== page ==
Even before COVID-19, it was clear that more technological innovation was needed in the public safety world. Billions of dollars in research and development funding has been provided in both the public and private sector to address advancements required for the first responder community. While these top-down resources are vital to nurturing and scaling-up technologies, a broader network is needed to connect entrepreneurs, government officials, academic researchers, and investors in a meaningful way.
Notably, this approach needs to be nimble, and, to the extent possible, localized. One thing has been clear from COVID-19, and that is the national interest in developing new technologies and resources that can help prevent the spread of infectious diseases in the future. While COVID-19 is front and center currently, this same logic can be extended to first responder technology innovation more generally. We need entrepreneurs and technologists empowered to tackle these challenges and put them in the hands of end-users at a rapid pace. For this to happen sustainably, we need regional leadership, working collaboratively but not overly relying on federal guidance, that can highlight critical needs and work with innovators to find solutions.
Why is building this type of locally driven network necessary for public safety innovation? Research on technology development has revealed that entrepreneurs and researchers do not identify opportunities in isolation but are embedded in social relationships and networks of resource providers. These relationships have been shown to rely on the right balance of capital, talent, and mentorship. Thus, reliance on national mandates and funding mechanisms runs the risk of fully capturing the resources required to support technology development and entrepreneurs as proposed. While these programs optimistically can be viewed as “if you build it, they will come” initiatives, the exact opposite could be true. We could be pouring money into programs aimed at innovation that will vanish once government resources are removed.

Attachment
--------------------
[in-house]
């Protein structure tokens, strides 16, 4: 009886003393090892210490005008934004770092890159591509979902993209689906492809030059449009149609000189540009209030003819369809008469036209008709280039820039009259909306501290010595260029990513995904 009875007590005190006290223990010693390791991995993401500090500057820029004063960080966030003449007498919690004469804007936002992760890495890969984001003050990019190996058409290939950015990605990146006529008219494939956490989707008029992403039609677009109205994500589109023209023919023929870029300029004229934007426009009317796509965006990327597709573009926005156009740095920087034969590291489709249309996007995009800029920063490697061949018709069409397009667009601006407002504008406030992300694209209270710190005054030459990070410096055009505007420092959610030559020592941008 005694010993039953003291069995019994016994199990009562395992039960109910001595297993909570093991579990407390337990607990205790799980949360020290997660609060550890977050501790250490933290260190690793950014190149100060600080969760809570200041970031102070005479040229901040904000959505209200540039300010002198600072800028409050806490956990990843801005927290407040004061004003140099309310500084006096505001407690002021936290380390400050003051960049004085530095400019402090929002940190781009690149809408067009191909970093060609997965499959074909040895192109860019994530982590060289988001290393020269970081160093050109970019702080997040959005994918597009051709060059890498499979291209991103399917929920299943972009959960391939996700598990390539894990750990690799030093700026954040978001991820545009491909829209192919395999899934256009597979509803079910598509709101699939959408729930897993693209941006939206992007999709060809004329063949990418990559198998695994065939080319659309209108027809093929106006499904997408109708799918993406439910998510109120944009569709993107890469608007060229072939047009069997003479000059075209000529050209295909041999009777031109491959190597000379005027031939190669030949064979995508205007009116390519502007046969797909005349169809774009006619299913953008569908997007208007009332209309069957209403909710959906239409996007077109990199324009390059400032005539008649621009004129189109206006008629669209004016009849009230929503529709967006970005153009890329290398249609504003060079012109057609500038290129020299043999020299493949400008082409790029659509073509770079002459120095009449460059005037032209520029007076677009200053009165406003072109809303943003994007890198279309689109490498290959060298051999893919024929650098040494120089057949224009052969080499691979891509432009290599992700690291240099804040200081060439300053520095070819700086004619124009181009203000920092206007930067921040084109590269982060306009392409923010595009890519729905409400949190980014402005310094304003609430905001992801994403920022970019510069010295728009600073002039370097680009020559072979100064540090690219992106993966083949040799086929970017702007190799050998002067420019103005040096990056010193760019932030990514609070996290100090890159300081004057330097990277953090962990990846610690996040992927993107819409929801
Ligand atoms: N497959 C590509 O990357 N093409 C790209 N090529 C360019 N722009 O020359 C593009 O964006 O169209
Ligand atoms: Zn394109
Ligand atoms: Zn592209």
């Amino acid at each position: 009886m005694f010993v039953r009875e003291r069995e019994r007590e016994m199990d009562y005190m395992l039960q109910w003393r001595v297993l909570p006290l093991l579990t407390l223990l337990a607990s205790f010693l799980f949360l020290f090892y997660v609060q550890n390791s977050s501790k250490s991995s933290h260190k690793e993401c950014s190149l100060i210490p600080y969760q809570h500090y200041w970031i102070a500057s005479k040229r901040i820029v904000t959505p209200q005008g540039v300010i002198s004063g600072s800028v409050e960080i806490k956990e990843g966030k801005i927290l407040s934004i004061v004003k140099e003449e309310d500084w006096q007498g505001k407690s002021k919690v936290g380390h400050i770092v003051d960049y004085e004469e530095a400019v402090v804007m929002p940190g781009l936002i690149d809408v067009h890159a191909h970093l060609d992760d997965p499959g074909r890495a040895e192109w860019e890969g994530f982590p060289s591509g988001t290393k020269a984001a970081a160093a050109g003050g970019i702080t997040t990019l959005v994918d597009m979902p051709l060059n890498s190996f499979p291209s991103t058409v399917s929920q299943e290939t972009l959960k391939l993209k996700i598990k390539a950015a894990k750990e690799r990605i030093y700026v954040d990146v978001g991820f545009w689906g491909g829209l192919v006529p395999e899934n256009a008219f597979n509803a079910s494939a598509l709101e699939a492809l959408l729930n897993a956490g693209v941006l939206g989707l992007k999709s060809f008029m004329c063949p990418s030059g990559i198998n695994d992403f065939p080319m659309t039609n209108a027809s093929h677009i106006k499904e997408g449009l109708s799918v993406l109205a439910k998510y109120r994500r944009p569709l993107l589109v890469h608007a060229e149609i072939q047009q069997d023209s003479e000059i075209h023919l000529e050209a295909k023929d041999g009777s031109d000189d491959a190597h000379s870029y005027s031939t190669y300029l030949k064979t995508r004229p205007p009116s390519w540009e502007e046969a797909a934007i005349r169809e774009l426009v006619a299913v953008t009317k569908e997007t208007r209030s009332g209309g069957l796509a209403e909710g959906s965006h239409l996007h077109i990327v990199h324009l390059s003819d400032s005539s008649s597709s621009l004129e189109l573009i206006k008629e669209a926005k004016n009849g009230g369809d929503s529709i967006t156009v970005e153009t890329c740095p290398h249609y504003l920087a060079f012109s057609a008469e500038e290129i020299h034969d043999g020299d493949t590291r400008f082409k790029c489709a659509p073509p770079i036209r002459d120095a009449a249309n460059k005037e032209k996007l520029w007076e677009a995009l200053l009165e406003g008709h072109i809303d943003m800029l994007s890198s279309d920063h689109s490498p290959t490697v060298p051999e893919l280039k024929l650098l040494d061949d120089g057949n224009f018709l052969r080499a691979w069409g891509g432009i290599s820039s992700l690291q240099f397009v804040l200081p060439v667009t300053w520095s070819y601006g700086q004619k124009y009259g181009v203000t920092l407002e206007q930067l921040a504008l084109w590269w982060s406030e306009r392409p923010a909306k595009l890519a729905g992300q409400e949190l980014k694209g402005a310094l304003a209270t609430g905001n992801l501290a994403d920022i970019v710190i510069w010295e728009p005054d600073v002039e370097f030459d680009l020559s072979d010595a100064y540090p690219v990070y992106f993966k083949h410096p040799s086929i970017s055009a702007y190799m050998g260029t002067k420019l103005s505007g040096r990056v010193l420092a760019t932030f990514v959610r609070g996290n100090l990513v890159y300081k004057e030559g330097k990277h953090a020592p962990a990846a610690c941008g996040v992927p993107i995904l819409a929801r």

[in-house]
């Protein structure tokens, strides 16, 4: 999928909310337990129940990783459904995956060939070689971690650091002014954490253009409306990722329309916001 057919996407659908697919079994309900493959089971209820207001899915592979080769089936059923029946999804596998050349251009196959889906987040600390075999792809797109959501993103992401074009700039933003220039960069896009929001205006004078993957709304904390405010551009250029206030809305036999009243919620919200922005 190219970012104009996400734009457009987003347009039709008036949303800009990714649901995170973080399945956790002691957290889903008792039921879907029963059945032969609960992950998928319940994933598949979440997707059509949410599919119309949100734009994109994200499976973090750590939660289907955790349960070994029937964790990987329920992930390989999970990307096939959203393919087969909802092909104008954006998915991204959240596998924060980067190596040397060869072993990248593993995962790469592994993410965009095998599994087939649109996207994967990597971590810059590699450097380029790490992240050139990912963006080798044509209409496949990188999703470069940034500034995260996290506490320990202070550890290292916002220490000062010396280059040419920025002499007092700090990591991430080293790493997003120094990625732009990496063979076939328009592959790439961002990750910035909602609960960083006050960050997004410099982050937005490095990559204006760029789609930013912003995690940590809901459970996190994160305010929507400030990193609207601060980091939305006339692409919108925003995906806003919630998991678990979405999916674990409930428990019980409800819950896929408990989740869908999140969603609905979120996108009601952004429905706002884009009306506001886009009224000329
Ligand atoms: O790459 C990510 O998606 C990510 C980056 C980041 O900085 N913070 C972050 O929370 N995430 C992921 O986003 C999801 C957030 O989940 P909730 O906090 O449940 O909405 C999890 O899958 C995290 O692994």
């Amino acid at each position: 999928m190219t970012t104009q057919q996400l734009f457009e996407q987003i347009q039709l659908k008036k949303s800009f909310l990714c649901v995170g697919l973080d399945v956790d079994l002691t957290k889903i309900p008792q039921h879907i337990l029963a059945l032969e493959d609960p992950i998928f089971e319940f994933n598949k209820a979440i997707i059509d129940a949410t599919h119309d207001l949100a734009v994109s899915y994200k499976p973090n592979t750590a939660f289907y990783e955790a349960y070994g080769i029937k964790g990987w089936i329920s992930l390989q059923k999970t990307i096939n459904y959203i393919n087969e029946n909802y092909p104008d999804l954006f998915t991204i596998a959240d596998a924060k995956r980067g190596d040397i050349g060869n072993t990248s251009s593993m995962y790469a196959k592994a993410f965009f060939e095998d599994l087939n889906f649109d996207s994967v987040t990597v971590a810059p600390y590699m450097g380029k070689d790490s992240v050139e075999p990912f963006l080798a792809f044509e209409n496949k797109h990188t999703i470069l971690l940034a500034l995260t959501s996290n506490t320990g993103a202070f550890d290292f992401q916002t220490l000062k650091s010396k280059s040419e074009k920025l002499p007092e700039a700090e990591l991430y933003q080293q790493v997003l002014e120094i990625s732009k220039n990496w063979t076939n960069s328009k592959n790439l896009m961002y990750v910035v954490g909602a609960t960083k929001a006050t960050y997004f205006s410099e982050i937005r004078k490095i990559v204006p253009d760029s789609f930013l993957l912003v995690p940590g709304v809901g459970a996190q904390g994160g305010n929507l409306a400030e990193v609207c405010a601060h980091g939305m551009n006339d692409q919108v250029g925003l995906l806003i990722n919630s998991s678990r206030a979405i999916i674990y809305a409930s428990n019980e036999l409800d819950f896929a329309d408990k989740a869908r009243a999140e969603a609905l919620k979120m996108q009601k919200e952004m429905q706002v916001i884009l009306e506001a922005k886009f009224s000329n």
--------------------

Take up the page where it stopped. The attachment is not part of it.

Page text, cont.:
Instead, we need to build a national network that leverages the strengths of the public and private sectors. We need to build up our financial resources through both public and private investment, which can boost R&D efforts across the country. We need national leaders willing to loosen control over innovation and allow entrepreneurs to drive innovation in public safety, allowing local entrepreneurial environments to grow autonomously. We need local leaders ready to lead policy changes that may be required to enhance public safety technologies. We need public investment in critical infrastructure and favorable business and tax policies that can help boost entrepreneurial endeavors. In short, we need more collaboration to drive our innovation needs.
These are issues driving our changes at Safe Tech, and why we believe Public Safety Needs a New Look. We’re engaging leaders across public safety to find new ways to bring innovative solutions to the market. Our technology roadshows and regional technology pitch competitions are designed to connect the diverse set of first responder communities with entrepreneurs, researchers, investors, and public officials. This will drive the type of innovation network we need in this area. National policy and funding can only take innovation so far – the country needs a bottom-up approach to developing life-changing tech for the public safety personnel who make sacrifices every day to serve us all.
This will require innovation of all stripes – technological innovation, policy innovation, and networking innovation that can foster a national ecosystem that is conducive to technology research and development in the public safety space.
We’re dedicated to making this dream a reality – won’t you join us?
Thanks for reading. Have a happy and safe 4th of July from the Safe Tech team.